We must eat to survive, but over time, we’ve found pleasure in our food choices.
Eating during times of stress can help ease emotions, but the binge-guilt-binge cycle that can follow gets in the way of our efforts to eat healthy.
Here are some tips and tricks to help you stop “eating your feelings.”
1. Know what’s happening
Some people eat less when they’re under stress, but others need the distraction of comfort food or fattening snacks when things aren’t going right.
Because the effect is temporary, you may find yourself eating when you’re not hungry, or without thinking about it.
That can lead to unhealthy decisions, so always be aware of what you’re eating and why you’re eating it.
2. Keep a food diary
Write down everything you eat during the day and note what time you ate it and where you were when you did.
A food diary is a great tool to help you track your habits and patterns: are you snacking between meals or is food a constant companion?
You’ll start to see how healthy — or unhealthy — your food choices are. Better yet, it will help you set goals that can really help.
3. Are you really hungry?
If you just ate a big meal and are still reaching for snacks, ask yourself: are you hungry, or are your emotions causing the cravings?
You may want to do something different until the urge passes, like take a walk or call a friend.
Or you could try to drink some water as your body may be trying to tell you it’s dehydrated.
4. Get support
Make sure you have family and friends who can keep you positive and focused in times of stress because it can really help you stick to a healthy lifestyle.
Research shows that people with high-stress jobs have better mental health when they have strong support networks.
5. Focus on your goals
Don’t get too hung up on things like calorie counts, menu planning, and watching the scales because it might make you lose track of the lifestyle changes you’re after.
In fact, being stuck in a food rut can lead to more cravings so don’t be afraid to try new foods, or different ways of preparing old favourites. Make sure to reward yourself with a healthy treat if you reach a key goal.
6. Don’t tempt yourself
Remove the urge to snack on unhealthy foods by keeping them out of your house, your car and at work.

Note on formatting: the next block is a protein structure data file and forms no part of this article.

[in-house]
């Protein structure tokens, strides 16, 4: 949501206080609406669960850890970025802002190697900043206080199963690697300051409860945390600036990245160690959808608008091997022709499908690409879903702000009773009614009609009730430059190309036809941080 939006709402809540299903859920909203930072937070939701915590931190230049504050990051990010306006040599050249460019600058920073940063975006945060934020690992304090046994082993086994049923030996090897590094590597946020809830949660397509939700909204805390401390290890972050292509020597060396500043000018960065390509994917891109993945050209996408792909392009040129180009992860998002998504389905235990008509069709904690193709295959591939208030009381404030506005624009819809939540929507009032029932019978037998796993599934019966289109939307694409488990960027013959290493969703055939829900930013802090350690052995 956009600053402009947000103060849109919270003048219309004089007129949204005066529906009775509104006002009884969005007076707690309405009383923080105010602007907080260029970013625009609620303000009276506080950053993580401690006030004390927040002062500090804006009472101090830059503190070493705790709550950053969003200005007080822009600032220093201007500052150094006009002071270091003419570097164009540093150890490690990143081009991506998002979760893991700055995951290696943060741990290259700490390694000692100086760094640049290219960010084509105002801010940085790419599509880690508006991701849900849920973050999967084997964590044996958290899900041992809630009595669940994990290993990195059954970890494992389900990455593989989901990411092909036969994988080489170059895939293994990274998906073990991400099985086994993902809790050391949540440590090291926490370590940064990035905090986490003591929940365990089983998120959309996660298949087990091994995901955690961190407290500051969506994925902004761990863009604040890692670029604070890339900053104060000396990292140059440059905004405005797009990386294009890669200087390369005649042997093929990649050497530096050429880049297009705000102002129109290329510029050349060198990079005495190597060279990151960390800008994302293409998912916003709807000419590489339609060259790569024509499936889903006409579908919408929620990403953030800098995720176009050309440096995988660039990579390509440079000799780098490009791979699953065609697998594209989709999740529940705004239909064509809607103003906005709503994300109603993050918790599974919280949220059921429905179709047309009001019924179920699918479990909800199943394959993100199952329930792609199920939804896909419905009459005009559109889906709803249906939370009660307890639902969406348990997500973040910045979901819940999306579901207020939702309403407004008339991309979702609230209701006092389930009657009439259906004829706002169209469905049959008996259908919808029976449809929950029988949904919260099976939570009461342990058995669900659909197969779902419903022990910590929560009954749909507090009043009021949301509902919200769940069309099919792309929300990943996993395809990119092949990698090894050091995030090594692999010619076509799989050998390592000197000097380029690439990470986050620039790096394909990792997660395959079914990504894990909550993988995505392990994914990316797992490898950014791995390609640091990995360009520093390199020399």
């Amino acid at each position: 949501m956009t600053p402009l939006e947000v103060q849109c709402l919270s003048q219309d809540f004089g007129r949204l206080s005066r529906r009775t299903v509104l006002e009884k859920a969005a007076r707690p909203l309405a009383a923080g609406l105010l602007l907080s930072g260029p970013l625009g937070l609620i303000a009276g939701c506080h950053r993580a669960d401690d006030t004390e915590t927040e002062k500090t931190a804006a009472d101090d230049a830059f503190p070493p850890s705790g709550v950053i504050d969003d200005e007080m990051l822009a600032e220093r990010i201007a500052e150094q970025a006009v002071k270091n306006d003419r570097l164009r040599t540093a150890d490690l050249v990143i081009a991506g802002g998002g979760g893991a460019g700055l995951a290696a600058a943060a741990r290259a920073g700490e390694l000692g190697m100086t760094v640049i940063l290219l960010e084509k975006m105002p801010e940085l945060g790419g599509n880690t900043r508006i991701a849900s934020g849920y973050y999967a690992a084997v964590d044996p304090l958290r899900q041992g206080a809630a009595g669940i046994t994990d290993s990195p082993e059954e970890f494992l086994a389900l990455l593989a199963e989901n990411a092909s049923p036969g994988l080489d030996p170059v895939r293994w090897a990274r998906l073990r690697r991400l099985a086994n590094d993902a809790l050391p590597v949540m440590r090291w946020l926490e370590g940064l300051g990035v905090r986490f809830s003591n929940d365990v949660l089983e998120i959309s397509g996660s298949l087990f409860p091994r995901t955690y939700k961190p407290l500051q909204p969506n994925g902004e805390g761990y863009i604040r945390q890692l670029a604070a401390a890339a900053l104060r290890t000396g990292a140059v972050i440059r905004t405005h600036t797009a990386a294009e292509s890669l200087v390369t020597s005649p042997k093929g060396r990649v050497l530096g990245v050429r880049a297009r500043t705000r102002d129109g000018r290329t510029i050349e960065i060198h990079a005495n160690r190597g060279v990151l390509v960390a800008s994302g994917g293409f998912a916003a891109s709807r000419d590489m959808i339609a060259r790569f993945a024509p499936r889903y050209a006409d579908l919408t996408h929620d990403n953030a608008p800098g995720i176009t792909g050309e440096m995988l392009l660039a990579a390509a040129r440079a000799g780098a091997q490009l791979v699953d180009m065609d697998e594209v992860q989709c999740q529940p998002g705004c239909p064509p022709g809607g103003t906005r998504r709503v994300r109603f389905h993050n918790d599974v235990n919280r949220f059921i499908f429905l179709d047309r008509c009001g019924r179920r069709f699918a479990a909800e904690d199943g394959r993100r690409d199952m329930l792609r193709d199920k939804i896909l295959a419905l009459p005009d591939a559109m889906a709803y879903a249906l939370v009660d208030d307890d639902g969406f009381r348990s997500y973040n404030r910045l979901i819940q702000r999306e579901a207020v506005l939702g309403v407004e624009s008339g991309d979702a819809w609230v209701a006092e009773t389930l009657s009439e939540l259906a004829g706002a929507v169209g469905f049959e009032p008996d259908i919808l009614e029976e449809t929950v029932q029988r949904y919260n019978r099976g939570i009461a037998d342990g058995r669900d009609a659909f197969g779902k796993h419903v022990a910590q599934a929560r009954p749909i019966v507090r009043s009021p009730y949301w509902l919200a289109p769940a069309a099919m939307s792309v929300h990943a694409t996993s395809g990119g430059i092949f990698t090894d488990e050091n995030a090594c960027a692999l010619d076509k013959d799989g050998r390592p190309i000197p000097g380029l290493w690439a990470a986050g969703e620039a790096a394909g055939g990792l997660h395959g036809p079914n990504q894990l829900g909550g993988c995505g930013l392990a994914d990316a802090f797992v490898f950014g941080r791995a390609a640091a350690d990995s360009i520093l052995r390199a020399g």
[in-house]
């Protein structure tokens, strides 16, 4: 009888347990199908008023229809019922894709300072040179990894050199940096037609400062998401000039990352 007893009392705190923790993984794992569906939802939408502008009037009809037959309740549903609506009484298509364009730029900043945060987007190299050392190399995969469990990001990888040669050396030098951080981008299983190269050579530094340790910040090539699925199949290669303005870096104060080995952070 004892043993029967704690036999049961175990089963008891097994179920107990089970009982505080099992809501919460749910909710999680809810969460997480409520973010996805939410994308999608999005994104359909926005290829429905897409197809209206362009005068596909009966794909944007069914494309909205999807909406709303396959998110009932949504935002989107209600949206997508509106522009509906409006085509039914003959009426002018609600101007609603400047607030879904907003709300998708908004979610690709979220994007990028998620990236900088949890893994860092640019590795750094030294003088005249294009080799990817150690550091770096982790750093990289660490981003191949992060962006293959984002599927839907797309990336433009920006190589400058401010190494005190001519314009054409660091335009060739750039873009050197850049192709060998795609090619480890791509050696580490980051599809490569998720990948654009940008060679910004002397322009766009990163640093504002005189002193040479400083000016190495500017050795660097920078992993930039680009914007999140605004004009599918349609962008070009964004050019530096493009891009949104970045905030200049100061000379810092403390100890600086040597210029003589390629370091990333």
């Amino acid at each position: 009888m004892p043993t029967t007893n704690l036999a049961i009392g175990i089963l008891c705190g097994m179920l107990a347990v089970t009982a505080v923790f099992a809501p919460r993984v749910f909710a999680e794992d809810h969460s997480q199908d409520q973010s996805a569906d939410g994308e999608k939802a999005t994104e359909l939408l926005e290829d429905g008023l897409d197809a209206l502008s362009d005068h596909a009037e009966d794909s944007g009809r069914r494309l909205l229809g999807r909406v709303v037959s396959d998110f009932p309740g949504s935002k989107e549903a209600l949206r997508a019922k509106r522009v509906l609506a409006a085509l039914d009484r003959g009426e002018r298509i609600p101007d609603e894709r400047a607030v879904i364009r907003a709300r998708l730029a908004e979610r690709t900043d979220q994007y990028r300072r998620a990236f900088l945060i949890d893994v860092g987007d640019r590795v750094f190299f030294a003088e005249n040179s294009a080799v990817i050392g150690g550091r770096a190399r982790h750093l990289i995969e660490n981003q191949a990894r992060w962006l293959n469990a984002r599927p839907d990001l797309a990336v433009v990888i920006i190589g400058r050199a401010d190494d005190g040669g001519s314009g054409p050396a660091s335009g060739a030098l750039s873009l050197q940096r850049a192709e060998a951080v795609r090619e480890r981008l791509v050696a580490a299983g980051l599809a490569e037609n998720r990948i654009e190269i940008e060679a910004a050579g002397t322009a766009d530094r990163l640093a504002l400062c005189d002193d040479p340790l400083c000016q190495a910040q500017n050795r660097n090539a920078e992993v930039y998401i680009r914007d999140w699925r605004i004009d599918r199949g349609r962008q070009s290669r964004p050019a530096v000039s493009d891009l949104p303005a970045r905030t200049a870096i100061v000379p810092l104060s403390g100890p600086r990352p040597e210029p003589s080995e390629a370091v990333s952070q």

If you are worried about making bad choices when you shop then stick to a strict grocery list of healthy foods, and never go shopping when you’re hungry or in a bad mood.
7. Make healthy choices
Have an abundant supply of good-for-you nibbles at the ready if you get hungry between meals.
Things like fruit, vegetables with a low-fat dip, nuts, or even unbuttered popcorn are perfect. Or try low-fat versions of the foods you already enjoy.
8. Don’t be so hard on yourself
Don’t obsess over your failures and don’t let one or two setbacks create more stress.
Instead, learn from your mistakes and focus on the big picture and recognize how you can break your stress-eating cycle.
9. Try substituting
If you’re craving pizza, try putting tomato sauce, chopped mushrooms, peppers, onions and low fat mozzarella or other cheese on pita bread and grill for a couple of minutes.
Really want tacos? Make a taco salad instead, using beans, tomatoes, cheese, and hot sauce.
If you have a sweet tooth, try “fun size” versions of the real thing or mini ice cream bars as a substitute. You’ll still get the pleasure of your favourite foods without wrecking your diet.
Mindful meditation can ease stress and help fight the impulse that triggers stress eating.
When the urge to eat hits you, try some relaxation techniques: choose a quiet place to sit and observe your thoughts and your breathing.
Don’t judge how you feel but just notice what you’re thinking and ease your focus back to your breathing.
11. Work up a sweat
A good workout triggers your body to make chemicals called endorphins that interact with your brain to calm and relax you.
What’s more, it’ll make you feel good about yourself but if you’re worried about wear and tear on your body then try yoga or tai chi. They’re both low-impact ways to work up a sweat.
12. Talk it out
Don’t be afraid to discuss your eating habits with a professional; either your doctor or a counsellor.
They may be able to provide therapy and tips to help you identify what’s causing your stress. They can also give you ideas on how to make better food choices and reach your healthy goals.
13. Check your hormone balance
Food cravings are often linked to hormonal changes, either during your menstrual cycle or later at menopause.
Sugar cravings can become more common and if your hormones are out of balance it can definitely affect your stress levels, which in turn can affect your weight, sleep and other hormone related issues.
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